I had another terrible experience with Server 2012 this week. This time it wasn’t the server restarting during the middle of the workday to install updates for 1/2 hour — that was another client. This one involved adding a server to an existing domain network. There is no automatic way of moving data and having it be recognized. Not only did I have to restore files from a backup, I actually had to import permissions! Of course, permissions don’t carry from one computer to another, even in the same domain. Why would they, right? I’m sure that’s not what domains are for.
QuickBooks was a similar issue — even through the QBData folder had the correct permissions, they were the permissions from the other server, and not the new server. Same user, but different. Hmm.
On top of that — and this was the head-scratcher — when you set up Server 2012 with a shared folder, it is not indexed, which means it can’t be added to a Windows 7/8 “library”. So what, you ask? So you can’t redirect someone’s desktop or document folder to the server. At this location, we use a server folder for the My Documents folder, so no matter where a user sits, his or her documents are always available…except it wouldn’t work until I found a post that mentioned that you have to manually add the Windows Indexing role to Server 2012, and then, once it’s added, you have to start it, and then you have to specify the folders you want it to index!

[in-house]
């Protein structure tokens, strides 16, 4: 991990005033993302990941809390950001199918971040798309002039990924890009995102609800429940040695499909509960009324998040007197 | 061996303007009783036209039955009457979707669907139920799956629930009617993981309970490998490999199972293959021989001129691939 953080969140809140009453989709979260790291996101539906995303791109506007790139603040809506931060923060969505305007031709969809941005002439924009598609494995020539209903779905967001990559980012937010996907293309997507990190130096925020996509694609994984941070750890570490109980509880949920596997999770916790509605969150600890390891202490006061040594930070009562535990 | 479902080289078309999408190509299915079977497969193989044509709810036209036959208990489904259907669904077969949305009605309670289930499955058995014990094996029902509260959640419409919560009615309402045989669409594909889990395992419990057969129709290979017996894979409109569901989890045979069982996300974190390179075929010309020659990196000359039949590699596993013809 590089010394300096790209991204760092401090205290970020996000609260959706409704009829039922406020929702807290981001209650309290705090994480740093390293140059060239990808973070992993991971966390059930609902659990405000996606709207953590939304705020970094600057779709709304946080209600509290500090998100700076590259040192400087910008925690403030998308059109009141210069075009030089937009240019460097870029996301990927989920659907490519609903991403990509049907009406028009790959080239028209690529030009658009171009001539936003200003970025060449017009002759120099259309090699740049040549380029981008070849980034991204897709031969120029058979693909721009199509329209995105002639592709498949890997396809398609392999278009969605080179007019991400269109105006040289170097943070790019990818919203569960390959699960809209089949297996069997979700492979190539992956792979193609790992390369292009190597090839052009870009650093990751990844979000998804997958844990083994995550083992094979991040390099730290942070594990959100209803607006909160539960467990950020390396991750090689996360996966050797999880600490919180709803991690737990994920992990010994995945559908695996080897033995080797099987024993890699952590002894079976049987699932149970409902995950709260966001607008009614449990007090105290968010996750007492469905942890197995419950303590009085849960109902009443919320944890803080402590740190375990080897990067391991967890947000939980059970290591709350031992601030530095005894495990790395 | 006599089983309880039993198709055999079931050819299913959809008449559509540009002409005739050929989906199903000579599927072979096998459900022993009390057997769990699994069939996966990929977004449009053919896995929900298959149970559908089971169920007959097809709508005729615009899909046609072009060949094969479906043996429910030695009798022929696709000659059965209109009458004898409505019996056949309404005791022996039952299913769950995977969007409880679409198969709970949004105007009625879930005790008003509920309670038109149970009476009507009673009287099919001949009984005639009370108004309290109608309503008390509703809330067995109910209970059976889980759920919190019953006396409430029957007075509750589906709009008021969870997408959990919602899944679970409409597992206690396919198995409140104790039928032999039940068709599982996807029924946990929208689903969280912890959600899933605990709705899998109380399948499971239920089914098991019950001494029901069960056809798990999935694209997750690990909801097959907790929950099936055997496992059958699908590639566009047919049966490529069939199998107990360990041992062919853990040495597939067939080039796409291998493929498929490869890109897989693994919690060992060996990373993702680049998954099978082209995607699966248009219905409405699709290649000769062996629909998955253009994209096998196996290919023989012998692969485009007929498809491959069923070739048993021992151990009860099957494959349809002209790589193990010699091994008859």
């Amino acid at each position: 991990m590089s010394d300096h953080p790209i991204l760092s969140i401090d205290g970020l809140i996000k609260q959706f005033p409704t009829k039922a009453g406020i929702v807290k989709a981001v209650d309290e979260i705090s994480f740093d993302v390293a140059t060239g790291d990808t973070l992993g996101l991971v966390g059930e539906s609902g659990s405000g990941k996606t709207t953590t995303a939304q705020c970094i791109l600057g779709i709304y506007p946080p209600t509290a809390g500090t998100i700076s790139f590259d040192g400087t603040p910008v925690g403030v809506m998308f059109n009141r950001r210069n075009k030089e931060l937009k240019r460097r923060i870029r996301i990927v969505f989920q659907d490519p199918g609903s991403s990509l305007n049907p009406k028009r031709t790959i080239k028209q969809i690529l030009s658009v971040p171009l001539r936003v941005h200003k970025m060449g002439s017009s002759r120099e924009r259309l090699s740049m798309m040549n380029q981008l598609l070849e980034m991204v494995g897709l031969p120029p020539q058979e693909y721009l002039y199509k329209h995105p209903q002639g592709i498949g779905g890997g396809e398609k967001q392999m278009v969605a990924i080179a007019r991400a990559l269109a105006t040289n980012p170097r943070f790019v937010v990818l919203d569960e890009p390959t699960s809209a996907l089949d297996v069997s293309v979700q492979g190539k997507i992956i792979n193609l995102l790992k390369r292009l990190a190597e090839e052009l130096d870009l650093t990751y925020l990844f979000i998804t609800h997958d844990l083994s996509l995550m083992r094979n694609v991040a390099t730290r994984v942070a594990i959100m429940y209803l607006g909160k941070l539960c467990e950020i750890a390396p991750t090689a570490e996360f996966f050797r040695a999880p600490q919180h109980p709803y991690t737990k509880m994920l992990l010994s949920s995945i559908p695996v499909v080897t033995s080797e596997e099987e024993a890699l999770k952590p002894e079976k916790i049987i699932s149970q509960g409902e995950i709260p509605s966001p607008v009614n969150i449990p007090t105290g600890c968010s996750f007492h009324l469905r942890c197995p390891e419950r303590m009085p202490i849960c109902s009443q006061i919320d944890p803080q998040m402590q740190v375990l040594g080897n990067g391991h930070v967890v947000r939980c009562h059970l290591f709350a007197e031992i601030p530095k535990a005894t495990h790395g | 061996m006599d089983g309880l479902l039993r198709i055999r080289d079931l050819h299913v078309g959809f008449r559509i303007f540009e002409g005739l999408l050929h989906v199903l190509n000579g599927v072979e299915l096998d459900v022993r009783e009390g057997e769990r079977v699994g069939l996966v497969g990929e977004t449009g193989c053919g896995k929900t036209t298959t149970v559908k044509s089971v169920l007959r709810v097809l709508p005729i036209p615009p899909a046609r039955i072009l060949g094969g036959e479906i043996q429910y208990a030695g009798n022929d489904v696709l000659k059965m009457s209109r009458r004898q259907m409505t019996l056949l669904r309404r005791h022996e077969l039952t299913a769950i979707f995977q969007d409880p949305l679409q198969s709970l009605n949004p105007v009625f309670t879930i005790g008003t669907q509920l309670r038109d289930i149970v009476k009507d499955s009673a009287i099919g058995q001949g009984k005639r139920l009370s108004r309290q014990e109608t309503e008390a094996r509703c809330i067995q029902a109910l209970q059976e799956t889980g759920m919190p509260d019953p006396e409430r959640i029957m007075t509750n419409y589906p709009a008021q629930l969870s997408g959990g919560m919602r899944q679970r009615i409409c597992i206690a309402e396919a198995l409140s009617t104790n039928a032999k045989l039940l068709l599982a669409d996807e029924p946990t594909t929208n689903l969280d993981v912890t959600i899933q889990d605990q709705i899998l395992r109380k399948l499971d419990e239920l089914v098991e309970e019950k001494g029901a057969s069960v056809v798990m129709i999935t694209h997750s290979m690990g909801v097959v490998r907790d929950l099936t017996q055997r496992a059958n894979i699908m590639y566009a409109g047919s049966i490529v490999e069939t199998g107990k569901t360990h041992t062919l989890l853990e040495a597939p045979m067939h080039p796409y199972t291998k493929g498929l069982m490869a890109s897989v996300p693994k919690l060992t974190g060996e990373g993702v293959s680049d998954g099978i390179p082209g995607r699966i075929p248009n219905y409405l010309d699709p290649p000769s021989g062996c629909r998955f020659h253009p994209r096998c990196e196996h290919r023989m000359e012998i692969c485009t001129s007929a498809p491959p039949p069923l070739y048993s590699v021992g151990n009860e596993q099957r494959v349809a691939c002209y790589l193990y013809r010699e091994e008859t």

To add insult to injury, there is no direct way to access the Computer Manager. You have to go through Server Manager, which is a dashboard with nothing but links to things that actually work. And, if you don’t install a Start menu to actually get some work done, then you have to deal with the ignominy of the tiled and much-reviled start screen. On a server. Who thinks up these things?
Does anyone else see the irony of this brain-dead software that Microsoft is pushing? It’s like a drug dealer with badly cut heroin. “Buy this! It won’t help you, it will probably hurt you, but it makes me richer!”
On the other hand, I shouldn’t complain — it’s the built-in incompetence that keeps me in business. If Microsoft could write decent software, I’d have to find another line of work! I keep thinking that in 50 years, people will look back at this era and marvel at how Microsoft kept computer users in the dark ages for so long.